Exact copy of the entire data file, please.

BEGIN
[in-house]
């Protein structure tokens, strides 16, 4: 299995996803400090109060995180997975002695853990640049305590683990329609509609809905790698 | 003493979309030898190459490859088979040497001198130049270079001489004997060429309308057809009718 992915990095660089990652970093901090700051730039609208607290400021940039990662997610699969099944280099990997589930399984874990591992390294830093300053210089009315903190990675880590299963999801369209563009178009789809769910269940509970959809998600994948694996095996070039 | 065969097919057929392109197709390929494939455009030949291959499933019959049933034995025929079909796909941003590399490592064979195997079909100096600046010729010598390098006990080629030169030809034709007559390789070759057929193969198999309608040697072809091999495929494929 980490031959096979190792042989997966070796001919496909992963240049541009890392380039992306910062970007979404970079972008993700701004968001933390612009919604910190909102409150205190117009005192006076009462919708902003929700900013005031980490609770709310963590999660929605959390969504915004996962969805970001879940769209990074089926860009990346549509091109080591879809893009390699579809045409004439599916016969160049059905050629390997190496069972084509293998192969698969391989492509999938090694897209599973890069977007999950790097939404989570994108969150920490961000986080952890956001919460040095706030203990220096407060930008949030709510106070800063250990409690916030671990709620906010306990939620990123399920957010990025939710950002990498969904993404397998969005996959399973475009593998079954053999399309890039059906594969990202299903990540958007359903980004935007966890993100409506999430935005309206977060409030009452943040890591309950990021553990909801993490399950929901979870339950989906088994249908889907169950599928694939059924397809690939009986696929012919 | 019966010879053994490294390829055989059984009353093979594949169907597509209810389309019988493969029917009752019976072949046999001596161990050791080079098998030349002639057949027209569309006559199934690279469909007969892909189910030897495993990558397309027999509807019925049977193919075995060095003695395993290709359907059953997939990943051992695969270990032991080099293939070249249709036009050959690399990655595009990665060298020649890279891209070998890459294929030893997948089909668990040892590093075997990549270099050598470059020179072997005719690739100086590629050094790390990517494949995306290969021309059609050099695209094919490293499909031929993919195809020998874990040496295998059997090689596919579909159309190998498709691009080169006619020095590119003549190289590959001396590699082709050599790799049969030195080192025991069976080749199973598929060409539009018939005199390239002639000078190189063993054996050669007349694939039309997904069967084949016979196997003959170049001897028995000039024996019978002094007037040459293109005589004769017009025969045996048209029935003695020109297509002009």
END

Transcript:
[in-house]
């Protein structure tokens, strides 16, 4: 299995996803400090109060995180997975002695853990640049305590683990329609509609809905790698 | 003493979309030898190459490859088979040497001198130049270079001489004997060429309308057809009718 992915990095660089990652970093901090700051730039609208607290400021940039990662997610699969099944280099990997589930399984874990591992390294830093300053210089009315903190990675880590299963999801369209563009178009789809769910269940509970959809998600994948694996095996070039 | 065969097919057929392109197709390929494939455009030949291959499933019959049933034995025929079909796909941003590399490592064979195997079909100096600046010729010598390098006990080629030169030809034709007559390789070759057929193969198999309608040697072809091999495929494929 980490031959096979190792042989997966070796001919496909992963240049541009890392380039992306910062970007979404970079972008993700701004968001933390612009919604910190909102409150205190117009005192006076009462919708902003929700900013005031980490609770709310963590999660929605959390969504915004996962969805970001879940769209990074089926860009990346549509091109080591879809893009390699579809045409004439599916016969160049059905050629390997190496069972084509293998192969698969391989492509999938090694897209599973890069977007999950790097939404989570994108969150920490961000986080952890956001919460040095706030203990220096407060930008949030709510106070800063250990409690916030671990709620906010306990939620990123399920957010990025939710950002990498969904993404397998969005996959399973475009593998079954053999399309890039059906594969990202299903990540958007359903980004935007966890993100409506999430935005309206977060409030009452943040890591309950990021553990909801993490399950929901979870339950989906088994249908889907169950599928694939059924397809690939009986696929012919 | 019966010879053994490294390829055989059984009353093979594949169907597509209810389309019988493969029917009752019976072949046999001596161990050791080079098998030349002639057949027209569309006559199934690279469909007969892909189910030897495993990558397309027999509807019925049977193919075995060095003695395993290709359907059953997939990943051992695969270990032991080099293939070249249709036009050959690399990655595009990665060298020649890279891209070998890459294929030893997948089909668990040892590093075997990549270099050598470059020179072997005719690739100086590629050094790390990517494949995306290969021309059609050099695209094919490293499909031929993919195809020998874990040496295998059997090689596919579909159309190998498709691009080169006619020095590119003549190289590959001396590699082709050599790799049969030195080192025991069976080749199973598929060409539009018939005199390239002639000078190189063993054996050669007349694939039309997904069967084949016979196997003959170049001897028995000039024996019978002094007037040459293109005589004769017009025969045996048209029935003695020109297509002009």